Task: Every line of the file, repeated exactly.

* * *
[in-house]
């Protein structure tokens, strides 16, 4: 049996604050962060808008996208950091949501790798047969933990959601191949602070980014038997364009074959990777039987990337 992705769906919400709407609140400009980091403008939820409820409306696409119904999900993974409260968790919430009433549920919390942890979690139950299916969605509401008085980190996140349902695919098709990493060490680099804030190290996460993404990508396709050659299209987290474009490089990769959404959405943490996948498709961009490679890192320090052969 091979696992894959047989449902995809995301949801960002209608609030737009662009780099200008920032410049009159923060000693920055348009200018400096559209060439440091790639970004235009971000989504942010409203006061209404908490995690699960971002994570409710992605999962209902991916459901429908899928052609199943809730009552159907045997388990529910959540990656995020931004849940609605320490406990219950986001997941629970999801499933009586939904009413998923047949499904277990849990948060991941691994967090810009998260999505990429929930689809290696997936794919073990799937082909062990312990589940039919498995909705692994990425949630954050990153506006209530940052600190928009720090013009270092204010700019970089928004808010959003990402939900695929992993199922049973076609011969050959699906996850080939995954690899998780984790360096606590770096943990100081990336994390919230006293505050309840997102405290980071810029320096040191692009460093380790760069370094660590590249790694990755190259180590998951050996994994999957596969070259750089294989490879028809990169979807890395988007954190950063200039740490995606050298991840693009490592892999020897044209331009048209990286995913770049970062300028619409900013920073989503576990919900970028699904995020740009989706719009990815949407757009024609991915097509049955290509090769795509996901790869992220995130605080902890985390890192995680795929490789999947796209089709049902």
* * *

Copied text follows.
[in-house]
């Protein structure tokens, strides 16, 4: 049996604050962060808008996208950091949501790798047969933990959601191949602070980014038997364009074959990777039987990337 992705769906919400709407609140400009980091403008939820409820409306696409119904999900993974409260968790919430009433549920919390942890979690139950299916969605509401008085980190996140349902695919098709990493060490680099804030190290996460993404990508396709050659299209987290474009490089990769959404959405943490996948498709961009490679890192320090052969 091979696992894959047989449902995809995301949801960002209608609030737009662009780099200008920032410049009159923060000693920055348009200018400096559209060439440091790639970004235009971000989504942010409203006061209404908490995690699960971002994570409710992605999962209902991916459901429908899928052609199943809730009552159907045997388990529910959540990656995020931004849940609605320490406990219950986001997941629970999801499933009586939904009413998923047949499904277990849990948060991941691994967090810009998260999505990429929930689809290696997936794919073990799937082909062990312990589940039919498995909705692994990425949630954050990153506006209530940052600190928009720090013009270092204010700019970089928004808010959003990402939900695929992993199922049973076609011969050959699906996850080939995954690899998780984790360096606590770096943990100081990336994390919230006293505050309840997102405290980071810029320096040191692009460093380790760069370094660590590249790694990755190259180590998951050996994994999957596969070259750089294989490879028809990169979807890395988007954190950063200039740490995606050298991840693009490592892999020897044209331009048209990286995913770049970062300028619409900013920073989503576990919900970028699904995020740009989706719009990815949407757009024609991915097509049955290509090769795509996901790869992220995130605080902890985390890192995680795929490789999947796209089709049902």